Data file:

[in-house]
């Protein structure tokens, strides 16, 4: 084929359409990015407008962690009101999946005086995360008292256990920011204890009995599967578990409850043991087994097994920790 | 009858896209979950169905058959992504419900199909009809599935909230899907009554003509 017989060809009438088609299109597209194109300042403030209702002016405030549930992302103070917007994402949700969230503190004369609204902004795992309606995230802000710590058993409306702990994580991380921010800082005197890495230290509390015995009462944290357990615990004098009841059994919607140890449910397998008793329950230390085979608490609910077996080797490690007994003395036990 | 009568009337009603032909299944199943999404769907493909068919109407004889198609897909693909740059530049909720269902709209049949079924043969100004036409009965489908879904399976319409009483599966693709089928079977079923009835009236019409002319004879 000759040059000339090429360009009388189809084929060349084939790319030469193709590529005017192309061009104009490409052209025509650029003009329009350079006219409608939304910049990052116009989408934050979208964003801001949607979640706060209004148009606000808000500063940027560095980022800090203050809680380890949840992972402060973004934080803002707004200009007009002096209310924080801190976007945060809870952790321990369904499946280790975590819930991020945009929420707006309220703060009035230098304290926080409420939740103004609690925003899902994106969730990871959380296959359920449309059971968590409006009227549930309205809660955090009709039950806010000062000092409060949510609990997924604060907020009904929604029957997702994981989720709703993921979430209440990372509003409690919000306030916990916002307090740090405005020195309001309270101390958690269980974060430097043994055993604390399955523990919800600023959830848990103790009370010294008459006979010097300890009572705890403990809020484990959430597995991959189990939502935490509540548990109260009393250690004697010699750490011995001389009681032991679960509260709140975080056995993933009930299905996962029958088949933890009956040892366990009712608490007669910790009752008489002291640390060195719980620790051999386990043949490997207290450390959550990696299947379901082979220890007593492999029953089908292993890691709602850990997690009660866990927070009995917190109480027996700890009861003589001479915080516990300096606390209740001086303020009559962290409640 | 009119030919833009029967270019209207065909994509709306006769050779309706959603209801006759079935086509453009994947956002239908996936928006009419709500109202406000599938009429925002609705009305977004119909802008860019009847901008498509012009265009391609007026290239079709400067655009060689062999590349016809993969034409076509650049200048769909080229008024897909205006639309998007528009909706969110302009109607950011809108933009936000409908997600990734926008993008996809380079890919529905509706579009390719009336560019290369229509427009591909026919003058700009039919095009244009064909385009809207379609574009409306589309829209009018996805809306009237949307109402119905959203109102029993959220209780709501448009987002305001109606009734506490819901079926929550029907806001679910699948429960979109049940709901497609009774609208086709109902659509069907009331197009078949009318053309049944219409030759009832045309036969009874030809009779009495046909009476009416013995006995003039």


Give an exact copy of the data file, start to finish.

[in-house]
């Protein structure tokens, strides 16, 4: 084929359409990015407008962690009101999946005086995360008292256990920011204890009995599967578990409850043991087994097994920790 | 009858896209979950169905058959992504419900199909009809599935909230899907009554003509 017989060809009438088609299109597209194109300042403030209702002016405030549930992302103070917007994402949700969230503190004369609204902004795992309606995230802000710590058993409306702990994580991380921010800082005197890495230290509390015995009462944290357990615990004098009841059994919607140890449910397998008793329950230390085979608490609910077996080797490690007994003395036990 | 009568009337009603032909299944199943999404769907493909068919109407004889198609897909693909740059530049909720269902709209049949079924043969100004036409009965489908879904399976319409009483599966693709089928079977079923009835009236019409002319004879 000759040059000339090429360009009388189809084929060349084939790319030469193709590529005017192309061009104009490409052209025509650029003009329009350079006219409608939304910049990052116009989408934050979208964003801001949607979640706060209004148009606000808000500063940027560095980022800090203050809680380890949840992972402060973004934080803002707004200009007009002096209310924080801190976007945060809870952790321990369904499946280790975590819930991020945009929420707006309220703060009035230098304290926080409420939740103004609690925003899902994106969730990871959380296959359920449309059971968590409006009227549930309205809660955090009709039950806010000062000092409060949510609990997924604060907020009904929604029957997702994981989720709703993921979430209440990372509003409690919000306030916990916002307090740090405005020195309001309270101390958690269980974060430097043994055993604390399955523990919800600023959830848990103790009370010294008459006979010097300890009572705890403990809020484990959430597995991959189990939502935490509540548990109260009393250690004697010699750490011995001389009681032991679960509260709140975080056995993933009930299905996962029958088949933890009956040892366990009712608490007669910790009752008489002291640390060195719980620790051999386990043949490997207290450390959550990696299947379901082979220890007593492999029953089908292993890691709602850990997690009660866990927070009995917190109480027996700890009861003589001479915080516990300096606390209740001086303020009559962290409640 | 009119030919833009029967270019209207065909994509709306006769050779309706959603209801006759079935086509453009994947956002239908996936928006009419709500109202406000599938009429925002609705009305977004119909802008860019009847901008498509012009265009391609007026290239079709400067655009060689062999590349016809993969034409076509650049200048769909080229008024897909205006639309998007528009909706969110302009109607950011809108933009936000409908997600990734926008993008996809380079890919529905509706579009390719009336560019290369229509427009591909026919003058700009039919095009244009064909385009809207379609574009409306589309829209009018996805809306009237949307109402119905959203109102029993959220209780709501448009987002305001109606009734506490819901079926929550029907806001679910699948429960979109049940709901497609009774609208086709109902659509069907009331197009078949009318053309049944219409030759009832045309036969009874030809009779009495046909009476009416013995006995003039």